Puberty: Between freedom and consistency

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Puberty is a time that most parents experience with horror and adolescents with uncertainty. Both sides must learn to face up to conflicts and to keep the balance between borders and open spaces at this stage. Parents have to learn to let go at the same time and to give the children continued support.

Conflicts are necessary

But unlike most people, puberty is more than just a single crisis. As a phase of development and replacement, with growing awareness of the environment and adults, there are frequent - and especially necessary - conflicts. The relationship between parent and child is being redefined, with an uncertain outcome, but by no means hopeless. Only: there are no patent recipes, because as unique as the people are as children, so unique is their development to the adult.

Shelter in the cave

Annika is 13 years old. If you meet her occasionally on the street she looks grim. Her face is full of pimples, her hair is pitch black, and according to her mother, she is sitting in her gloomy room - a typical adolescent behavior.

One of the most well-known German educational experts, Jan-Uwe Rogge, likes to use the Hummer as an example to explain puberty: He is the only animal that goes through adolescence. With him first the meat grows and then only the tank. To survive, the lobster retreats into deep dark caves at the bottom of the sea. Meat and tanks grow here in the depths. And this example has a lot to do with Annika and other adolescents.

"An adolescent becomes thin-skinned between 10 and 13, vulnerable, loses the shell and, to survive, her lobster disappears into his lair, called a nursery, a nursery that is carefully sealed against the effects of oxygen from the outside. In the cave, the so-called scattering prevails. " Puberty comes from the Latin "pubertas" and means "manliness". This refers to the physical and mental development phase of the human being between childhood and adulthood.

In the case of girls, this is in our latitudes between the age of 10 and 18, and for boys between the ages of 12 and 20. This phase of life begins when the brain-gland sends a signal to the body to produce certain hormones. During puberty it comes to sexual maturity.

Arguing: Communication is difficult, but important

Daniel, almost 14, hates it when parents talk for hours about a topic. "The jarring is annoying, but if that were not, and I do not care and everything, that would not o.k." He describes the relationship with his parents, Hans and Ellen (both 46). They experience for the first time how their son will grow up. They fluctuate between anger and understanding, generosity and rigor, but they argue - or argue - with Daniel, showing themselves now and then to compromise. And every day they try again, with varying degrees of success, because only rarely Daniel sees the rules.

"Do not try to make it right for your adolescent, that's impossible," says Jan-Uwe Rogge. Because in order to become independent and self-reliant, the young people have to break away from the parents as the most important caregivers. This leads, for example, to demonstrated indifference, to the reduction of parents as useless or incompetent. Insubordination and rebellion against the previous norms occur and are regarded by psychologists as healthy and normal.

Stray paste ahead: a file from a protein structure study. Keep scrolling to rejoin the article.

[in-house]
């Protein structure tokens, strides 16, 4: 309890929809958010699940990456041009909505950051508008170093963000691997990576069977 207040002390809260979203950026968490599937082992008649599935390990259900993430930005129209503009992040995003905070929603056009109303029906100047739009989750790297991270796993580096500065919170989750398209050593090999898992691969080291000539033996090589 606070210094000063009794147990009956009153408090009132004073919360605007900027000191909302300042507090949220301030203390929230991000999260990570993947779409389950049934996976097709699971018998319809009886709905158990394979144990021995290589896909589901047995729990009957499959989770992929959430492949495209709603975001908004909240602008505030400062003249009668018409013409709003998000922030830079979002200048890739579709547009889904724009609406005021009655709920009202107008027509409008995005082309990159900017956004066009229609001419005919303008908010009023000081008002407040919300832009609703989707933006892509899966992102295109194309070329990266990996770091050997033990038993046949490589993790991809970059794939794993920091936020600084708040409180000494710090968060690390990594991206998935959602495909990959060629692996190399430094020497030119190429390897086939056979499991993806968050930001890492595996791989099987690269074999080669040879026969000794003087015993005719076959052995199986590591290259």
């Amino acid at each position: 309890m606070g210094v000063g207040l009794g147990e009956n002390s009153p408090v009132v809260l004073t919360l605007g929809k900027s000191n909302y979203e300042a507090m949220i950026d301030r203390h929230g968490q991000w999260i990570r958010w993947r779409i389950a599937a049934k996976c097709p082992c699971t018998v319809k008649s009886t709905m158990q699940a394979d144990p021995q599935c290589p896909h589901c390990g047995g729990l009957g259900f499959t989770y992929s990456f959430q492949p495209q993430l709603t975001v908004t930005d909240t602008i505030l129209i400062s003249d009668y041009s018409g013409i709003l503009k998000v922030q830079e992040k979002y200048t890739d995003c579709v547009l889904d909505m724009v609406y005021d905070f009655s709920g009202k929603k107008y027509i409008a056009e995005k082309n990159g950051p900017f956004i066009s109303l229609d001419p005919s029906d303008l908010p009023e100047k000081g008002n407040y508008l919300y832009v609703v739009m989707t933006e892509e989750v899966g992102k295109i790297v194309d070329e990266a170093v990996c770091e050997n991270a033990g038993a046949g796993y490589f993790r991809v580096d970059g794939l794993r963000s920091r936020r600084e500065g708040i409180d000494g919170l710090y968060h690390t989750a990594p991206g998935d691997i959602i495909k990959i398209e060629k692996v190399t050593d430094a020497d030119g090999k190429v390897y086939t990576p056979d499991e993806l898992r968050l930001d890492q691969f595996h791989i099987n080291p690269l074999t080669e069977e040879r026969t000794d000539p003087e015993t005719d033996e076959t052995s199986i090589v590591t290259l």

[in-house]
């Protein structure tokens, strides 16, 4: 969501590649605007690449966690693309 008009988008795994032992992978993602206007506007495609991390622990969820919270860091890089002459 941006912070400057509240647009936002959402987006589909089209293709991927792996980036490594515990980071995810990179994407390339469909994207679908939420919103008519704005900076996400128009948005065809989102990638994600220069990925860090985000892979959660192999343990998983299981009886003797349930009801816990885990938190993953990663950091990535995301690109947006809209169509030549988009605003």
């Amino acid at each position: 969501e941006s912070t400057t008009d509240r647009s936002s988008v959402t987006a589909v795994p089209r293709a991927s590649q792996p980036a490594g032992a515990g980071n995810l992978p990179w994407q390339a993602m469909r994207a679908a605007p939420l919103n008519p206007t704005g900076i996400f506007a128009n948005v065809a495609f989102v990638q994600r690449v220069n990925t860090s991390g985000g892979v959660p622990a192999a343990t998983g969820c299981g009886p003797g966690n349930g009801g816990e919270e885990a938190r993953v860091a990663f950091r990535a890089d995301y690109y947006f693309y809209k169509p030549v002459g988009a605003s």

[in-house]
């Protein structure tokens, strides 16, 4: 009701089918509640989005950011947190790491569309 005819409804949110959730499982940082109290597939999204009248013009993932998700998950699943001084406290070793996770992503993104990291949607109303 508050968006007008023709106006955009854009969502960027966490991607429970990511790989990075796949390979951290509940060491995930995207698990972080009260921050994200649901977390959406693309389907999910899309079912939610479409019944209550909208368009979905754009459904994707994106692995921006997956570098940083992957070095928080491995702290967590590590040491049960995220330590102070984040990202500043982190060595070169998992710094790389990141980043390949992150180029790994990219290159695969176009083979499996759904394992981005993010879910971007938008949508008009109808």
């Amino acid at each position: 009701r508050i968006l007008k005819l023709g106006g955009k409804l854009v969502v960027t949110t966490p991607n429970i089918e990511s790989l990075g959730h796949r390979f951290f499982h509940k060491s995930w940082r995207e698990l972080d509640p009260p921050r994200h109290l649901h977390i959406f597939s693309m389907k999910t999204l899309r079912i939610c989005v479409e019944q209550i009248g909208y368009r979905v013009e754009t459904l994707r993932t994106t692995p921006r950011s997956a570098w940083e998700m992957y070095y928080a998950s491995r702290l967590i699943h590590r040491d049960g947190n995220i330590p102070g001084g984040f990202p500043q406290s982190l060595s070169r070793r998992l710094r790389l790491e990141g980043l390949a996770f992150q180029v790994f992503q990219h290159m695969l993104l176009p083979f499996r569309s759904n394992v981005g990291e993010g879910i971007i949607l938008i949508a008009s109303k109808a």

According to studies, a fifteen-minute quarrel with the mother occurs every 1.5 days for girls, six minutes every four days for boys. Strife, which should be especially clear to stressed parents, is required for replacement. Psychologists even argue that more conflict-less developments give cause for concern than conflict-rich ones. The task of the parents is to maintain their willingness to talk and thus offer support. Experts, incidentally, advise in the discussion to short and precise conversations without "word cascades" (Rogge), in which clear intentions should be formulated.

Set tightrope between boundaries and paternalism

Being able to quarrel with adults is also one of the many opportunities for development to explore boundaries. Educational scientists agree that borders, along with rules and agreements, are an absolute must at this stage - whether it be household help, set times of coming home, or tidying up. Excessive tolerance and lax rules also provide no basis for friction or strife, with the consequence that the adolescent is looking for other provocations, on the list of horror scenarios of many parents are then school failure, alcohol, drugs or smoking.

It sounds a bit old-fashioned, but rules and thus limits, provided that they have been realistic and agreed upon by all parties, provide orientation and support. The opposite of rules, however, are paternalism, punishments and prohibitions, to which the youth respond with defiance and even aggression - and parents achieve nothing.

The "magic bag" - dealing with rule violations

Easier said than done, parents say - rightly so. Because rule violations are common among adolescents. Ignoring them is risky, because then parents become implausible, limits lose their validity, border crossings increase. Consequences of rule violations must be known to the adolescent in any case, as in the example of the "magic bag".

In his book "Puberty - Letting Go and Halting" Jan-Uwe Rogge describes how a mother deals with the shoe-chaos of her pubescent sons: if the shoes are not removed after two requests, they disappear into a "magic sack", a simple sack , well hidden, for a week. This goes on until the sons have no shoes and need to go to school for stockings. Mind you, the mother was so consistent to get through this and in the end gained insight into that one point.

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